Free Bears:  They can watch 4 fantastic looking guys playing their asses off. A real good grooving band, hard working on their instruments….even there are some wrong tones sometimes….and a nice show….dancing, jumping, bumping….some funny jokes and stories from our lifes….seems to be good entertainment

Lamitschka:  When you're on tour, do you have time to play tourist?

 Free Bears:  We try to….watching castles…countrysides…views…landscapes…buildings…when there´s time enough….but I hate hurrying ….which we could slow it down a little bit and enjoy.

Lamitschka:  Many music fans today get their information about artists online. Do you have your own website and what will fans find there?
 Free Bears:  Yes…we are available……there´s always the valid tour schedule, a new diary of being on tour, lyrics, songs, pictures, videos….a guestbook….all you can desire. Next will be an online shop so we can sell our stuff there….

Lamitschka:  What's the best compliment a fan has ever given you?

 Free Bears:  Like I mentioned above, the girl who used to cry while listening to “Shores…”….and our fans who don’t care about the style – the just love to dance and sing. And even this crazy guys who travels across the country just to listen to us playing “Heartbreak Highway”…..

Lamitschka:  What's your favorite song that you wish you could have recorded?

 Free Bears:  A hard answer. Maybe…shocking!....”Country Roads” by John Denver…meanwhile pretty much hated – but if you ever have been to Shenandoah Valley you´ll change your thoughts about that song. To me it´s a wonderful folksong about a very heavenly piece of countryside….it has nothing to do with countrymusic….but I really appreciate playing it and having all people – young ones, too – singing it with us.

Lamitschka:  Most careers don't last as long as yours.  What's given your career the staying power?

 Free Bears:  As this band exists for 15 years now there is only one reason to hold on. There ain´t a better thing than making music, being on the road, get to know people…get to know life. There ain´t a better school than doing this. When I´m getting older once upon a time I´ll talk to my grandchildren and show them what is interesting in this world….even in Germany…man I love this country…´s beautiful and fulfilled with wonders from the sea to the mountains. We should treat this country with more respect and love.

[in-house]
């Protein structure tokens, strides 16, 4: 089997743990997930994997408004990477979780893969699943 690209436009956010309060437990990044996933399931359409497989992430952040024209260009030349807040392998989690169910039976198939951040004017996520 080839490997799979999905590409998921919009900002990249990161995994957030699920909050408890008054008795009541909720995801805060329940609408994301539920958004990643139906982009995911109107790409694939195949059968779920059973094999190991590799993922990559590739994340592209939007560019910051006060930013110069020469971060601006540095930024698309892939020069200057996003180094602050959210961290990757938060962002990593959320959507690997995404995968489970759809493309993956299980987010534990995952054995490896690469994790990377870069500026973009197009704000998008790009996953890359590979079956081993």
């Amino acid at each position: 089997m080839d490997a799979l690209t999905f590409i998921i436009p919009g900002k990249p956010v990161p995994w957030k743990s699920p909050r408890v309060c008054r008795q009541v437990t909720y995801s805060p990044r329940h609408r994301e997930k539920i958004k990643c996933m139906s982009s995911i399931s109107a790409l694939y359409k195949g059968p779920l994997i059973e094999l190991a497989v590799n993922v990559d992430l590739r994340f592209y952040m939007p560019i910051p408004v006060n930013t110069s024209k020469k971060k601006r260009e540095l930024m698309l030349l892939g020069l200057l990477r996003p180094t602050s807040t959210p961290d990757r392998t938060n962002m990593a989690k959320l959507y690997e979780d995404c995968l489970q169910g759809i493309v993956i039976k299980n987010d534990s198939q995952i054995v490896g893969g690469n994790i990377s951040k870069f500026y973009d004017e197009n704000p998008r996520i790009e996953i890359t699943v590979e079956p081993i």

Christian Lamitschka ( )

Steel Guitar News January 16th 2012

Hello fellow players,

I’m still getting many technical questions from many players that need or want answers, some of which sound like the sooner they answers, the better. This is one from Wiz Feinberg from the Chicago area.

Subject: What should I do about my neck screws?

How do you like the subject?

Seriously, my 1983 push pull, with 8 pedals and 9 knee levers is in need of a slight adjustment of the neck screws on both necks. I almost got them right, but no banana.

The problem

Harmonics don’t jump out any more like they used to; they are clunky and I have to be dead on to get a harmonic at all. When they sound, they don’t sustain very long. The 3rd string is thin sounding above the 12th fret; no sweetness at all. Sustain on plain strings is way down. Cabinet drop is noticeable on un-pedalled strings when 1st two pedals are mashed (E9). When strummed unplugged, the guitar does not “bloom” very much on the E9 neck, but does on the C6.

I believe that the guitar is fighting with me on harmonics and tone on the high strings. It now sounds more like my old Super~Pro than an Emmons push pull!

The decline has occurred gradually over the last half year or so. Temperature varies in the Eagles Club, where the steel lives until I take it out for the occasional one-nighter with another band.

What I have tried

I loosened all (aluminum) neck screws equally, then pushed down on the necks as I struck harmonics at the 5th, 7th and 12th frets (no bar). When I found places that improved the tone when pushed, I tightened the screws under that area. The screws at both ends are a bit tighter then those in the middle.